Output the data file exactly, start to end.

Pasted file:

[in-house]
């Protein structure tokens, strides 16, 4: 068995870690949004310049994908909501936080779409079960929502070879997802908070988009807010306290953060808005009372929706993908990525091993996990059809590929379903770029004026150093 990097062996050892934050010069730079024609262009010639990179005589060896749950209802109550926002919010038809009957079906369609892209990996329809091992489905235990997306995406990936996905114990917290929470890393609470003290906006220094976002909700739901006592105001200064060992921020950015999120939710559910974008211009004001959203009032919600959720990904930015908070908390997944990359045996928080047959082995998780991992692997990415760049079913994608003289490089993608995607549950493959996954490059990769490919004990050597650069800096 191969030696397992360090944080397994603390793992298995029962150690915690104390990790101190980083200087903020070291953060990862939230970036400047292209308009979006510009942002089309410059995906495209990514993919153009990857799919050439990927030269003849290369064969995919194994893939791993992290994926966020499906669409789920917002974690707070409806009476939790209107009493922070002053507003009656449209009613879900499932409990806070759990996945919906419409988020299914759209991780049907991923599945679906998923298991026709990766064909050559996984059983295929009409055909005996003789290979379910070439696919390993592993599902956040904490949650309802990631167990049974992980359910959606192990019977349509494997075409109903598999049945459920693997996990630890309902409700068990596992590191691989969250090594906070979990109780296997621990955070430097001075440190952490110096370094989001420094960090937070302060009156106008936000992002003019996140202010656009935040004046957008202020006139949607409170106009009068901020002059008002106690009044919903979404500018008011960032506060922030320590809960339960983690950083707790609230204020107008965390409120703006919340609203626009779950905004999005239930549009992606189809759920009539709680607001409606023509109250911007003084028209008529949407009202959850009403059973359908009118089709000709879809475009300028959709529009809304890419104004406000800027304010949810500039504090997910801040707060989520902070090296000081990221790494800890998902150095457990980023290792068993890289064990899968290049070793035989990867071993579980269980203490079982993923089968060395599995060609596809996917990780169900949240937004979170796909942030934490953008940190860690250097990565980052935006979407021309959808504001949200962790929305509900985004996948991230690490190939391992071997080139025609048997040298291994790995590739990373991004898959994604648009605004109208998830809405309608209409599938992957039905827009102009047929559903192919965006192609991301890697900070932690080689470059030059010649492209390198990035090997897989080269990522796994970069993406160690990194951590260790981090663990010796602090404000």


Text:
[in-house]
């Protein structure tokens, strides 16, 4: 068995870690949004310049994908909501936080779409079960929502070879997802908070988009807010306290953060808005009372929706993908990525091993996990059809590929379903770029004026150093 990097062996050892934050010069730079024609262009010639990179005589060896749950209802109550926002919010038809009957079906369609892209990996329809091992489905235990997306995406990936996905114990917290929470890393609470003290906006220094976002909700739901006592105001200064060992921020950015999120939710559910974008211009004001959203009032919600959720990904930015908070908390997944990359045996928080047959082995998780991992692997990415760049079913994608003289490089993608995607549950493959996954490059990769490919004990050597650069800096 191969030696397992360090944080397994603390793992298995029962150690915690104390990790101190980083200087903020070291953060990862939230970036400047292209308009979006510009942002089309410059995906495209990514993919153009990857799919050439990927030269003849290369064969995919194994893939791993992290994926966020499906669409789920917002974690707070409806009476939790209107009493922070002053507003009656449209009613879900499932409990806070759990996945919906419409988020299914759209991780049907991923599945679906998923298991026709990766064909050559996984059983295929009409055909005996003789290979379910070439696919390993592993599902956040904490949650309802990631167990049974992980359910959606192990019977349509494997075409109903598999049945459920693997996990630890309902409700068990596992590191691989969250090594906070979990109780296997621990955070430097001075440190952490110096370094989001420094960090937070302060009156106008936000992002003019996140202010656009935040004046957008202020006139949607409170106009009068901020002059008002106690009044919903979404500018008011960032506060922030320590809960339960983690950083707790609230204020107008965390409120703006919340609203626009779950905004999005239930549009992606189809759920009539709680607001409606023509109250911007003084028209008529949407009202959850009403059973359908009118089709000709879809475009300028959709529009809304890419104004406000800027304010949810500039504090997910801040707060989520902070090296000081990221790494800890998902150095457990980023290792068993890289064990899968290049070793035989990867071993579980269980203490079982993923089968060395599995060609596809996917990780169900949240937004979170796909942030934490953008940190860690250097990565980052935006979407021309959808504001949200962790929305509900985004996948991230690490190939391992071997080139025609048997040298291994790995590739990373991004898959994604648009605004109208998830809405309608209409599938992957039905827009102009047929559903192919965006192609991301890697900070932690080689470059030059010649492209390198990035090997897989080269990522796994970069993406160690990194951590260790981090663990010796602090404000």